Consequences of Parental Divorce for Child Development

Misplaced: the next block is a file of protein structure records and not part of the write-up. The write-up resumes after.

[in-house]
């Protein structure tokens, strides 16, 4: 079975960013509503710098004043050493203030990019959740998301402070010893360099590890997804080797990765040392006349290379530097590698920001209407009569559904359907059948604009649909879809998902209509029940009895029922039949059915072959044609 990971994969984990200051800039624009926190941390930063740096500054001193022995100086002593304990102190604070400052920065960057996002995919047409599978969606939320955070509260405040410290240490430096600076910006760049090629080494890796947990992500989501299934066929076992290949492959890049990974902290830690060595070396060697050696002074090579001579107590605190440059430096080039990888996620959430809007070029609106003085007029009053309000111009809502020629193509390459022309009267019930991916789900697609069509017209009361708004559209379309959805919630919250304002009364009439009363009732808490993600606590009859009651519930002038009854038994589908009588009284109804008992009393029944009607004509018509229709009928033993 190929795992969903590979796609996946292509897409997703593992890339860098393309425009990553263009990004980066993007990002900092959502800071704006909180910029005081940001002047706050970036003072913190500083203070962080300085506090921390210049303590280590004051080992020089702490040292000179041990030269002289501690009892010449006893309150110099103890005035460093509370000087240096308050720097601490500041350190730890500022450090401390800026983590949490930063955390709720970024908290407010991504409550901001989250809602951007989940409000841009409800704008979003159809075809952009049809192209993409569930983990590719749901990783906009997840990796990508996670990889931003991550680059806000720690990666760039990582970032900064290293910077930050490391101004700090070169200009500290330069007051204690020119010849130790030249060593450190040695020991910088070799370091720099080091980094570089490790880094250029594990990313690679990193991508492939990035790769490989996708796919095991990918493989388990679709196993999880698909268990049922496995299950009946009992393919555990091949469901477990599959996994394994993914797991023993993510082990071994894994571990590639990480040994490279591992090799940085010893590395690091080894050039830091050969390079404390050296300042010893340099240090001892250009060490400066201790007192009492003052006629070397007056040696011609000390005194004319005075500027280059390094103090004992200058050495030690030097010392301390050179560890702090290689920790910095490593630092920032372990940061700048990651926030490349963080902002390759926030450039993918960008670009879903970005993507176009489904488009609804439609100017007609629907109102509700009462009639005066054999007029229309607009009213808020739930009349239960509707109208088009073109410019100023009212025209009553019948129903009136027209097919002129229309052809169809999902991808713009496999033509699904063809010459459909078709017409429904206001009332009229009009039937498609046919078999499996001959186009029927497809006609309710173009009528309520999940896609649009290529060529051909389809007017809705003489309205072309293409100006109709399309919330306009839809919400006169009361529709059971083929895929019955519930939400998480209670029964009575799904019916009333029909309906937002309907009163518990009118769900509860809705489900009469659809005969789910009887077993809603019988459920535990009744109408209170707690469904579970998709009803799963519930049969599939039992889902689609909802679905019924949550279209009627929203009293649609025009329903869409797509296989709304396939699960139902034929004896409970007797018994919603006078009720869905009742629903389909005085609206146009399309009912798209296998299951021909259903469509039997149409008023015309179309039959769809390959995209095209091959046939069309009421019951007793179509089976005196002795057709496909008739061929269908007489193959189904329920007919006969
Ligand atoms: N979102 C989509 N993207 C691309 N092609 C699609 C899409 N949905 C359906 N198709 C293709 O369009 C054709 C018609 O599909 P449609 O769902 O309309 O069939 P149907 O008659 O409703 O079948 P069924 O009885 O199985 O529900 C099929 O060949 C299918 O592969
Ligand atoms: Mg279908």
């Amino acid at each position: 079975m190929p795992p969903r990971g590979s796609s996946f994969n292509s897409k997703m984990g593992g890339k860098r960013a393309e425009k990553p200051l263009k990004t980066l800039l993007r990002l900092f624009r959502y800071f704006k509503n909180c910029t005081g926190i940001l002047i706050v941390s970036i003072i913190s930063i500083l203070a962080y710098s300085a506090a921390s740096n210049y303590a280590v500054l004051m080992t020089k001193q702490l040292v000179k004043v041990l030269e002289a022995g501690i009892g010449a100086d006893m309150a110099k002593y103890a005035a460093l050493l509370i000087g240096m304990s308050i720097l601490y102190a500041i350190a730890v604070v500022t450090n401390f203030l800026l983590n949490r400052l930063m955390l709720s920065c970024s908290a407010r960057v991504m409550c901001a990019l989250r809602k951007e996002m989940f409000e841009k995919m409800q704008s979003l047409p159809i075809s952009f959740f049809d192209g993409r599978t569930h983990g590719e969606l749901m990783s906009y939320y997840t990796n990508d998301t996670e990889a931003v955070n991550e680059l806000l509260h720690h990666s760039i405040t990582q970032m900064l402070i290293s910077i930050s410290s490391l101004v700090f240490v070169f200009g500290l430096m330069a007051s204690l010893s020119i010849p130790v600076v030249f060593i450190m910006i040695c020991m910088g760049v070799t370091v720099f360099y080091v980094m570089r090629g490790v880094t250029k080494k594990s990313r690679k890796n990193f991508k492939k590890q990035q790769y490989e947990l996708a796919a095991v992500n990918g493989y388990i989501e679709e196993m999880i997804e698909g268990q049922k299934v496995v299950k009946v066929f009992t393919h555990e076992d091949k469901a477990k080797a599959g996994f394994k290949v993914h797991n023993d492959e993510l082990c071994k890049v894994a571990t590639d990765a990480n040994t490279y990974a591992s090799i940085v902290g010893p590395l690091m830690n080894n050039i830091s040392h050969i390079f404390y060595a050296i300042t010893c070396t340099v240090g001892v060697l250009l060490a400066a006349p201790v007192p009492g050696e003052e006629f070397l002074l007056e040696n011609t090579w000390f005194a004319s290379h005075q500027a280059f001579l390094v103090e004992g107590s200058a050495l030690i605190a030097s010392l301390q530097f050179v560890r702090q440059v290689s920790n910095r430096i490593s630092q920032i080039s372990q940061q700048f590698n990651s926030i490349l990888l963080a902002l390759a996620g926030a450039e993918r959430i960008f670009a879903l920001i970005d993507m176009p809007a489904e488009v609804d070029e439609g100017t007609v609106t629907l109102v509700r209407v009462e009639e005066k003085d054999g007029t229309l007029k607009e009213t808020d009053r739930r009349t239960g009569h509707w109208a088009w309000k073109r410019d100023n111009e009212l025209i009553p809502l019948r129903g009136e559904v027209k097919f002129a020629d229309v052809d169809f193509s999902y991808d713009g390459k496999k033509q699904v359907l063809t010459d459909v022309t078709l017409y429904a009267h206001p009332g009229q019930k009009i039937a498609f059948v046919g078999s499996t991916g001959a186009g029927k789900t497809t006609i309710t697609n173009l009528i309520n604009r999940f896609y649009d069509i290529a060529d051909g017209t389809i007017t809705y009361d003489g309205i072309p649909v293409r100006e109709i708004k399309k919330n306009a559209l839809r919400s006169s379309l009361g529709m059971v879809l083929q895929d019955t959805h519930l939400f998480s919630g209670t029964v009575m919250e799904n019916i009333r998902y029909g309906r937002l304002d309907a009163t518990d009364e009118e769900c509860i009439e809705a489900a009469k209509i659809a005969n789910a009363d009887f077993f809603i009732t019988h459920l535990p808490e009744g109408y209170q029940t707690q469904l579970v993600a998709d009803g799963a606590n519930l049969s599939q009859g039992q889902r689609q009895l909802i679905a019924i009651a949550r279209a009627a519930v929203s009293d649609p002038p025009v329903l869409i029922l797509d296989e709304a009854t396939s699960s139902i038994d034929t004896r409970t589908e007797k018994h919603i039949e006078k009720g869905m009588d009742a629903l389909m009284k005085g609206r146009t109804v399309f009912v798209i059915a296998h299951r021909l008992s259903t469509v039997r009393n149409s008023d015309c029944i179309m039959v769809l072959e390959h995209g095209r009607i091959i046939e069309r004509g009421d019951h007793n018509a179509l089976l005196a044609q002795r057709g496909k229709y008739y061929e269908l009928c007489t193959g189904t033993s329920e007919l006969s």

In this article, I propose a three-stage estimation model to examine the effect of parental divorce on the development of children’s cognitive skills and noncognitive traits. Using a framework that includes pre-, in-, and post-divorce time periods, I disentangle the complex factors affecting children of divorce. I use the Early Childhood Longitudinal Study-Kindergarten Class 1998 to 1999 (ECLS-K), a multiwave longitudinal dataset, to assess the three-stage model. To evaluate the parameters of interest more rigorously, I employ a stage-specific ordinary least squares (OLS) model, a counterfactual matching estimator, and a piece-wise growth curve model. Within some combinations of developmental domains and stages, in particular from the in-divorce stage onward, I find negative effects of divorce even after accounting for selection factors that influence children’s skills and traits at or before the beginning of the dissolution process. These negative outcomes do not appear to intensify or abate in the ensuing study period.